How much is each ref paid per game?
    The reason NFL refs make less is that they have (at the most) one day of work per week for 5 months. Why should they get paid as much as a ref that may have to work 5-6 games a week for 8 months a year?”
    —————————————-
    steelberger, I’ve heard this every time I’ve argued for better pay for NFL refs. I know that NFL referees don’t work nearly as many games as some other sports, but I’d argue that this makes them even more valuable to the NFL; the league cannot absorb mistakes in the same way the NBA or MLB can. Referees are expected to be perfect in any sport, but in the NFL the stakes are even higher specifically because there are fewer games being played.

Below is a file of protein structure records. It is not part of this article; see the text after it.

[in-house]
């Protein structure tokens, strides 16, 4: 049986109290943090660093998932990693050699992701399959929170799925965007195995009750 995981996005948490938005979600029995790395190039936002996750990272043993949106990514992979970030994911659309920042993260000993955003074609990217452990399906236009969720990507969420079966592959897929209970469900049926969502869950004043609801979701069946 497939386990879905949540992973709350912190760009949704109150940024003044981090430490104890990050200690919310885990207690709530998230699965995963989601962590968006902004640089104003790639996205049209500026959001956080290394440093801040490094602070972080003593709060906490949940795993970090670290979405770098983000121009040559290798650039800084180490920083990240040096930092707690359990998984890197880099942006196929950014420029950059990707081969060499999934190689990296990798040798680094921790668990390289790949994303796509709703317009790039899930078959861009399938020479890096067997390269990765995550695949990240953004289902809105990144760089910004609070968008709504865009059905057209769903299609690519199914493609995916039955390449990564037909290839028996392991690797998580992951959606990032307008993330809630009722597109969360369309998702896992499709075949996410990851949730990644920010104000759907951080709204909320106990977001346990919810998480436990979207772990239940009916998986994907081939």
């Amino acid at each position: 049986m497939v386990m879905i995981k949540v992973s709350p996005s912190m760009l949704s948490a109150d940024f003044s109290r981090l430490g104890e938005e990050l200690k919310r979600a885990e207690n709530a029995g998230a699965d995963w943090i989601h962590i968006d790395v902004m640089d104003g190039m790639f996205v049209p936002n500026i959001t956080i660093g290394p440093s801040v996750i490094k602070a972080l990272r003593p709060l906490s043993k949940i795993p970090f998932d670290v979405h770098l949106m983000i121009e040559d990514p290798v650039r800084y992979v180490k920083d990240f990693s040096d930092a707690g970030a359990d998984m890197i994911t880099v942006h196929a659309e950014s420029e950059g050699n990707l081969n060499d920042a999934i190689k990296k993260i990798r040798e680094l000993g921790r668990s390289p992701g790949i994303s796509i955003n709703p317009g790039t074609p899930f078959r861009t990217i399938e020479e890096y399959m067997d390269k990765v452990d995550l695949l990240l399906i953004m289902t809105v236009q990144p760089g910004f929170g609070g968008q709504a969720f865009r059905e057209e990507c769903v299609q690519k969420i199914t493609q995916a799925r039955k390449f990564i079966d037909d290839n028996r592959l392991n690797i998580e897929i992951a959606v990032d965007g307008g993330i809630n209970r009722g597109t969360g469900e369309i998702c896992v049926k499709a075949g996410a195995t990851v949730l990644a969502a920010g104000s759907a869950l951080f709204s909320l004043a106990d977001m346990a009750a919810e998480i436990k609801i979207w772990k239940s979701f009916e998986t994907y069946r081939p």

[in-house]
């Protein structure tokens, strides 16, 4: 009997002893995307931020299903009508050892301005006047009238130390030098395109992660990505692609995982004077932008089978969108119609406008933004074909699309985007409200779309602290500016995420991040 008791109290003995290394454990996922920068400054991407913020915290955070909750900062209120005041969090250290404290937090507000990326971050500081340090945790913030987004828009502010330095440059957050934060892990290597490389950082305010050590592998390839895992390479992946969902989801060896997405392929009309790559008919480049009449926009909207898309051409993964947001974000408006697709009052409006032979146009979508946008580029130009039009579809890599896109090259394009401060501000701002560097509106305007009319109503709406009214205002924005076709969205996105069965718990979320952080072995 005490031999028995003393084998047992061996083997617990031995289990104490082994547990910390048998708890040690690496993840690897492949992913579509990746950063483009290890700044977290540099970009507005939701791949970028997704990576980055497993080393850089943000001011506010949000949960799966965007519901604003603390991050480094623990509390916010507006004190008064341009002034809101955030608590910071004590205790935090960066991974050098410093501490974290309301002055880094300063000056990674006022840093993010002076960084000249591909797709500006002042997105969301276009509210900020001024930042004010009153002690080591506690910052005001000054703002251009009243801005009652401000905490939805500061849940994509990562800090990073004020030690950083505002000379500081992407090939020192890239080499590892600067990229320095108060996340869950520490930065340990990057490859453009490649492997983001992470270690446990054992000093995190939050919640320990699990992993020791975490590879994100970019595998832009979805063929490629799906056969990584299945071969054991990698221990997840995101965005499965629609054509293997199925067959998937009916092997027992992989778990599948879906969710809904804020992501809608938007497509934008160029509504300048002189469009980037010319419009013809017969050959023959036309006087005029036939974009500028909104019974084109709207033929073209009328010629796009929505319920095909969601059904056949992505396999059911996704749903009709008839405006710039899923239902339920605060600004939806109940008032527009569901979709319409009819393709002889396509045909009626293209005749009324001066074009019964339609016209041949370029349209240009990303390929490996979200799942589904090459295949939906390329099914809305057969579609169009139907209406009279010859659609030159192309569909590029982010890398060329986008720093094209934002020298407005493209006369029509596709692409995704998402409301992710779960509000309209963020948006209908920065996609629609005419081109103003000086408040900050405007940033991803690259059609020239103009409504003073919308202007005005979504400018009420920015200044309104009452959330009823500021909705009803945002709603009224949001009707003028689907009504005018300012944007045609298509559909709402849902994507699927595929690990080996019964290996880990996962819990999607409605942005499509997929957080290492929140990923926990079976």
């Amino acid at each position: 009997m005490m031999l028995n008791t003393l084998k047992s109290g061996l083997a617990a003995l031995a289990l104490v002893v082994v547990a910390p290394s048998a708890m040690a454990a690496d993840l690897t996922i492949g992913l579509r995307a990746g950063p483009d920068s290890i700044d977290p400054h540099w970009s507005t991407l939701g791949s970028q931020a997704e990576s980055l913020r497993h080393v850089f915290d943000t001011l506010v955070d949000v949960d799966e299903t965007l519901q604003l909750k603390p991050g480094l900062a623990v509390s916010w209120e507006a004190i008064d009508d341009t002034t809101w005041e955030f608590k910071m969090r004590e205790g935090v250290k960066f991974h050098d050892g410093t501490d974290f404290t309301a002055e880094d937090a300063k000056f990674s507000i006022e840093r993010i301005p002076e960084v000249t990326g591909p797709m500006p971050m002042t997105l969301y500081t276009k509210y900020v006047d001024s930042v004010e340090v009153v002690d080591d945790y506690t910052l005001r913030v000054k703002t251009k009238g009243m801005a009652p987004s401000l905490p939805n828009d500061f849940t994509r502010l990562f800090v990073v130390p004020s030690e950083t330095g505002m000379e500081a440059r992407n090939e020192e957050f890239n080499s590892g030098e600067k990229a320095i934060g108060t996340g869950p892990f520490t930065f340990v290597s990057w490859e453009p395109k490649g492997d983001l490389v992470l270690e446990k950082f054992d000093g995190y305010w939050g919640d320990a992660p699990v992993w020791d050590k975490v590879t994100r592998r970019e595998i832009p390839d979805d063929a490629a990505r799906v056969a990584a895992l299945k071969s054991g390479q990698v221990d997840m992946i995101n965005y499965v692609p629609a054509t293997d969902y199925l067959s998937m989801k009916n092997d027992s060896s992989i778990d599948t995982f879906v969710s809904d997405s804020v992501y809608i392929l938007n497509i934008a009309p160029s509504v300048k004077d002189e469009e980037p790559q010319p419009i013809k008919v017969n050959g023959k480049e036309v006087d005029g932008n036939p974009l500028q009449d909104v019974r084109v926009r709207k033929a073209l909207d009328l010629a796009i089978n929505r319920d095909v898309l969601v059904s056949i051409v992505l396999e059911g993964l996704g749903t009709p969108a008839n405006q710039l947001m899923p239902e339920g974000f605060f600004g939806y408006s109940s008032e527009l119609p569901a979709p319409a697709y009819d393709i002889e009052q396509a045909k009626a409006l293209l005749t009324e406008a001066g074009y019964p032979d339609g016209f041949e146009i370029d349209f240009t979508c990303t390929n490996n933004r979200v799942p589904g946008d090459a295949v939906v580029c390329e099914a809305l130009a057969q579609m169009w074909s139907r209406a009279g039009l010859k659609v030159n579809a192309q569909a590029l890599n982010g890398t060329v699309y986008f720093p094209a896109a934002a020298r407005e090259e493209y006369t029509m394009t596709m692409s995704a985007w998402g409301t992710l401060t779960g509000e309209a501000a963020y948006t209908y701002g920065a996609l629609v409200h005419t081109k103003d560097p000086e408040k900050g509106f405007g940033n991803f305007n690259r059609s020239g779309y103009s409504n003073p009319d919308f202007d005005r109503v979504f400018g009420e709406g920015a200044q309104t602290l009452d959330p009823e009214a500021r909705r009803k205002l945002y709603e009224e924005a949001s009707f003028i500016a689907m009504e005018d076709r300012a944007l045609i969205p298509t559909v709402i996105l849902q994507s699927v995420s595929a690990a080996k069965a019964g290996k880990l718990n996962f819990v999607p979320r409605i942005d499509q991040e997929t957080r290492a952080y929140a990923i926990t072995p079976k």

I’d also argue that the rulebook for the NFL is a lot more complex than anything in basketball and certainly baseball, requiring more experience and expertise to officiate at a high level. If these guys are expected to perform right up there with other professional referees, it only makes sense to compensate them on a more competitive scale.
    For a sport worth billions of dollars, increasing the motivation for refs to be on their game every Sunday seems like a sound investment. Maybe they should institute some kind of review system for the refs, where officials with higher grades receive bonuses.
    In addition, the zebras often do officiating at practice facilities throughout the week, so it’s not as if they’re only working one day. I know the Patriots have refs come into practice to officiate for them every now and then.